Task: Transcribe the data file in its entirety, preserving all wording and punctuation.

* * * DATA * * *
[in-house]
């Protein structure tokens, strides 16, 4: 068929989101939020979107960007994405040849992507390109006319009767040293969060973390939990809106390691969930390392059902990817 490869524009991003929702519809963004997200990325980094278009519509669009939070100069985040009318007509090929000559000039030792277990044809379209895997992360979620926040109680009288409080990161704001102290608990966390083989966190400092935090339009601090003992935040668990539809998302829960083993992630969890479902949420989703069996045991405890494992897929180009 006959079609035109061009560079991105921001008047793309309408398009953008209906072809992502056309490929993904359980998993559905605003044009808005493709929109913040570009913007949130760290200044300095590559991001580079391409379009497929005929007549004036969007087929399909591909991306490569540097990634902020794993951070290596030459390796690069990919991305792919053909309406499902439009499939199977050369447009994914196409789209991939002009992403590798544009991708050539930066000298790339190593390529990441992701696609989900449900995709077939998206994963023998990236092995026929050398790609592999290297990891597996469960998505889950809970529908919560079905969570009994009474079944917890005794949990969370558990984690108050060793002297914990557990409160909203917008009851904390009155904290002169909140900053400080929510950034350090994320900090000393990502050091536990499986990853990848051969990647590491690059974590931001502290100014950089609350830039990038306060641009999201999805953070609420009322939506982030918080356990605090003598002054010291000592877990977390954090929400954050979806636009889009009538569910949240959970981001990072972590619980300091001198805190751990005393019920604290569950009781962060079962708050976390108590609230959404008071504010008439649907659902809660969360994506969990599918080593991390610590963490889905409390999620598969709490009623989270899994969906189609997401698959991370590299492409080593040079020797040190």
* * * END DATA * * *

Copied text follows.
[in-house]
């Protein structure tokens, strides 16, 4: 068929989101939020979107960007994405040849992507390109006319009767040293969060973390939990809106390691969930390392059902990817 490869524009991003929702519809963004997200990325980094278009519509669009939070100069985040009318007509090929000559000039030792277990044809379209895997992360979620926040109680009288409080990161704001102290608990966390083989966190400092935090339009601090003992935040668990539809998302829960083993992630969890479902949420989703069996045991405890494992897929180009 006959079609035109061009560079991105921001008047793309309408398009953008209906072809992502056309490929993904359980998993559905605003044009808005493709929109913040570009913007949130760290200044300095590559991001580079391409379009497929005929007549004036969007087929399909591909991306490569540097990634902020794993951070290596030459390796690069990919991305792919053909309406499902439009499939199977050369447009994914196409789209991939002009992403590798544009991708050539930066000298790339190593390529990441992701696609989900449900995709077939998206994963023998990236092995026929050398790609592999290297990891597996469960998505889950809970529908919560079905969570009994009474079944917890005794949990969370558990984690108050060793002297914990557990409160909203917008009851904390009155904290002169909140900053400080929510950034350090994320900090000393990502050091536990499986990853990848051969990647590491690059974590931001502290100014950089609350830039990038306060641009999201999805953070609420009322939506982030918080356990605090003598002054010291000592877990977390954090929400954050979806636009889009009538569910949240959970981001990072972590619980300091001198805190751990005393019920604290569950009781962060079962708050976390108590609230959404008071504010008439649907659902809660969360994506969990599918080593991390610590963490889905409390999620598969709490009623989270899994969906189609997401698959991370590299492409080593040079020797040190």